We are on the way from A to B, from condition X to condition Y, without any dimension of time, except a vague impression of infinity. Standing in front of a painting by Tomomi Morishima is the beginning of a journey. Reality always lies behind the visible. The visible only leads to the next reality. When we reach a plateau, the next already awaits us – ad infinitum.
Morishima does not tell stories but hands us compositions consisting of elements taken from architecture, landscape and figure, and leaves them to our generous interpretation. An interplay of colour fields and empty spaces results in a very airy and surreal image space, consisting of vibrant dashes of colour and flowing layers. Verging on the border of the abstract, a mix of construction and organic painting creates a passage with substantial pull. We can/should step through this passage. The viewer is invited into the painting, literally entering Morishima’s imagery. The images often feature human figures in their centres. But we must overcome shimmering, chimeric obstacles, in order to reach him. What lies behind this superficial image layer seems to belong in a time long since passed. It is nevertheless not a mere memory, but rather a memory of the future. There is no time axis in these images. This shimmering and billowing cosmos receives its static character through architectural interventions: Frame-like constructions set the central contents apart from peripheral contents. These constructions frequently frame a shape. These human figures are usually seen from behind, as if they were saying goodbye to the observer, to the image layer, to the present. But that is not what they do. On the contrary, they invite us to follow them, take our hand and lead us into the depth of the image, as if to show us something. What it is they want to show us? We do not know, the painting does not know and Morishima does not want to know. His images are not only open in the best sense, they are open-ended. The image space is a permanent lock, a place of the ever- lasting transition. Origin and destination are insignificant, only transition is important. A journey without end. Whoever rejects this journey and remains stubbornly in front of the painting looks indifferently at the canvas, like a student in the natural history museum into a case with pre-historic lizards. If you do not journey into Morishima’s colour landscapes, you will only see a diorama and remain a voyeur.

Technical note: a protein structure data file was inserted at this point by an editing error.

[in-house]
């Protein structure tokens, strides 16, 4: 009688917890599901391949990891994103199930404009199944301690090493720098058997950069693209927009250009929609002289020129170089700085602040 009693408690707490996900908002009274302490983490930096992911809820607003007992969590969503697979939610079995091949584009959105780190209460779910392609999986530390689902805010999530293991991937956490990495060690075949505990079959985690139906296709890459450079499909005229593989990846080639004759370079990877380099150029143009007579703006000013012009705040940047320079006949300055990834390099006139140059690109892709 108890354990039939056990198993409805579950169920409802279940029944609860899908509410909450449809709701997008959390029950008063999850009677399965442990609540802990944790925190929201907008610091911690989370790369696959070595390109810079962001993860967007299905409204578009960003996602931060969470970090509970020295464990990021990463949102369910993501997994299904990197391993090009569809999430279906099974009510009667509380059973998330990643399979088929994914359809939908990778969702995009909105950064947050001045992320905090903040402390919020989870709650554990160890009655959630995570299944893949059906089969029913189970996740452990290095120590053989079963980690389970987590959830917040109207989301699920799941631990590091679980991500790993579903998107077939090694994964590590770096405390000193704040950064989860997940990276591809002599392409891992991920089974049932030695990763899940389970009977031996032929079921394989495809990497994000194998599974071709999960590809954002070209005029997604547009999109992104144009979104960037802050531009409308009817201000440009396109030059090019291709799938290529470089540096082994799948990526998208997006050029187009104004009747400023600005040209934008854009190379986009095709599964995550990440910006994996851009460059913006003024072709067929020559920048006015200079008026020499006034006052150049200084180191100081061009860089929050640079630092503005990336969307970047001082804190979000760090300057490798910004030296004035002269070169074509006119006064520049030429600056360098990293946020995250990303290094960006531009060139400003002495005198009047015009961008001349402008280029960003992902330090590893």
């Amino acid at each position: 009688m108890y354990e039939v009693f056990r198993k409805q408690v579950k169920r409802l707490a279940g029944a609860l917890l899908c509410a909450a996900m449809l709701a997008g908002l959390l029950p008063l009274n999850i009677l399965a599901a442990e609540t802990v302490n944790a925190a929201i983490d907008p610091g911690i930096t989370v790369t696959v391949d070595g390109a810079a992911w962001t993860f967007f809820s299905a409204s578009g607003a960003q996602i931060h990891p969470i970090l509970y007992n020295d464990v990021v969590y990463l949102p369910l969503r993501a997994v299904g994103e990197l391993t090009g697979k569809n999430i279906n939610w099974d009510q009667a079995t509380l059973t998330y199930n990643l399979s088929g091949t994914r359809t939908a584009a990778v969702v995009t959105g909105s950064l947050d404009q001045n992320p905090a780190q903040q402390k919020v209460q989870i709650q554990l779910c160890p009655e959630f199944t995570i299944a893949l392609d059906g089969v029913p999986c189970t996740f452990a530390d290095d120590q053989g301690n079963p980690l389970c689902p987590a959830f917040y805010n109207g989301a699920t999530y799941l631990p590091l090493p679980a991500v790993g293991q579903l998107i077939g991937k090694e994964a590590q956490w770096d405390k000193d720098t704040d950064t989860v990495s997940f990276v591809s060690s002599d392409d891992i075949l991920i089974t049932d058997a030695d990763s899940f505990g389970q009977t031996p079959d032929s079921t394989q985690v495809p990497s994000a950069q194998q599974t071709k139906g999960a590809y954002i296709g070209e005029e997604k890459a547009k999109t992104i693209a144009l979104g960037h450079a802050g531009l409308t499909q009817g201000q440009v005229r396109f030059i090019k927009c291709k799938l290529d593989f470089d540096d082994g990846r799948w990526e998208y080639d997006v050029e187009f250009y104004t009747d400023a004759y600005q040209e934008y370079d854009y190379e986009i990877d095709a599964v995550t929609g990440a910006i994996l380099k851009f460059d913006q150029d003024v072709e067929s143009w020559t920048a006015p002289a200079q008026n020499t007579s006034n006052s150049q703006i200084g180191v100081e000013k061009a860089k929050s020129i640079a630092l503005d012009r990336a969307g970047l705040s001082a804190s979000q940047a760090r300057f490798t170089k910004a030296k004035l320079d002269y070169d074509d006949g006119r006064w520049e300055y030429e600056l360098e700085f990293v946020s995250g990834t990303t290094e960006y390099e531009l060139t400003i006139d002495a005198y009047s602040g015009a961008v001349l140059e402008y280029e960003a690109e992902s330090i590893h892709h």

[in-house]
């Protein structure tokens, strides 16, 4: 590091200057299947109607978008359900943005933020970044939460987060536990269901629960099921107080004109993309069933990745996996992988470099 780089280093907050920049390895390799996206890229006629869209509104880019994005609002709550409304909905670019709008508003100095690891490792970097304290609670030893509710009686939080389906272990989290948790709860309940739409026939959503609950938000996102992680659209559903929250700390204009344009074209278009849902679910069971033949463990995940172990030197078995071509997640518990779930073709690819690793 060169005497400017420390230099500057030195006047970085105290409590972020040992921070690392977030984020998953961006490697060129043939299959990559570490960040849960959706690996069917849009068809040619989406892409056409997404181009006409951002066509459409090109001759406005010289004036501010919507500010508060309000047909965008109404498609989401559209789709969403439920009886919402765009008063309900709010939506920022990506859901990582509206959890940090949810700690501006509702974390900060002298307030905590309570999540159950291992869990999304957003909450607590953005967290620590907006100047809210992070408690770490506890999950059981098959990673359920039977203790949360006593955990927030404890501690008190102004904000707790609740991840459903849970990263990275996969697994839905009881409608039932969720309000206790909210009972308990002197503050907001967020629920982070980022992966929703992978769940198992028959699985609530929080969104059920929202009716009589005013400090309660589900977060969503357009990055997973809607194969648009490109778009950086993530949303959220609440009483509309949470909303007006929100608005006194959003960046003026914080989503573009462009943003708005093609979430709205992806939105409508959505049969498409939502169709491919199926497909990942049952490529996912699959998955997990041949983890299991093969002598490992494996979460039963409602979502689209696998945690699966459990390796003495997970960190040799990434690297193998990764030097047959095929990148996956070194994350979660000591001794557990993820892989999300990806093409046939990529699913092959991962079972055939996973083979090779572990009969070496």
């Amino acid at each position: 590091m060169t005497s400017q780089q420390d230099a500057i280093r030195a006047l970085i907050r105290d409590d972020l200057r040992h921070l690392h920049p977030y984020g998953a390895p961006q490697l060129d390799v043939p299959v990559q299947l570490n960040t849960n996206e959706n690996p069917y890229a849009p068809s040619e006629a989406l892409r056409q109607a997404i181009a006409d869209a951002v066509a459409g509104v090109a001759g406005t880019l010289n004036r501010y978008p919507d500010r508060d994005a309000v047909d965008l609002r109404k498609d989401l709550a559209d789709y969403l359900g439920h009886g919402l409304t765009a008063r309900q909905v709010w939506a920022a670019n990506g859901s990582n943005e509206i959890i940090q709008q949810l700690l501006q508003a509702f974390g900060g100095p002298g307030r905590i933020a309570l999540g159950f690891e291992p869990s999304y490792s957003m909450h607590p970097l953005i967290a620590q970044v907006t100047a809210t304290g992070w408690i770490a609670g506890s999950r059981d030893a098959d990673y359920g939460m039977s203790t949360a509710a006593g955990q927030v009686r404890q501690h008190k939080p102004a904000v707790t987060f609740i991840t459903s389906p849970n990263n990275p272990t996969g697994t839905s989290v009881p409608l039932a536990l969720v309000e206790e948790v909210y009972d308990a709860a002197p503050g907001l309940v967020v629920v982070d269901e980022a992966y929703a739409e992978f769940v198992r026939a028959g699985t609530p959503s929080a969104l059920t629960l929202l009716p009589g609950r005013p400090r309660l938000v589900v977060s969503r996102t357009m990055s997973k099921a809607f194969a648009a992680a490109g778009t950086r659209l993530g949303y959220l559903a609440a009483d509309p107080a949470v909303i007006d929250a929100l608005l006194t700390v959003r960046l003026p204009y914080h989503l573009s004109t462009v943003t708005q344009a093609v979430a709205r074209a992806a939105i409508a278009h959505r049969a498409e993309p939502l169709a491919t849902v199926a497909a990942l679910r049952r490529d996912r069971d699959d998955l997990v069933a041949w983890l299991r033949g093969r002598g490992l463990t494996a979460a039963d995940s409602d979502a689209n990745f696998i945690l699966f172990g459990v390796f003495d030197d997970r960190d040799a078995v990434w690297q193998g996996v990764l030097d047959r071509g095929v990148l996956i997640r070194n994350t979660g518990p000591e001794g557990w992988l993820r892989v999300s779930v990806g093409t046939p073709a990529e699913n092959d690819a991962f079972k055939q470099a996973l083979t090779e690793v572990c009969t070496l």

Beside the human figures, monitors are a constant on Morishima’s canvases. Sometimes separate, sometimes stacked in groups, they refer to the media world we live in. What we see on the surface of our screens seems to takes place in the machine itself, but at the same time occurs in a faraway place, at an ultimately fictitious locality. We focus on the screen, but it is actually taking place in a completely indefinite ‘behind’, in a sphere that we can only connect to through the screen we are starring at. All we see is an assumption, all that we think we see are currently not verifiable processes from another, quasi-fictitious world with its own time order. Even the telly is a lock. In Morishima’s paintings, the screens are blind. They do not tell stories, because Morishima does not tell stories.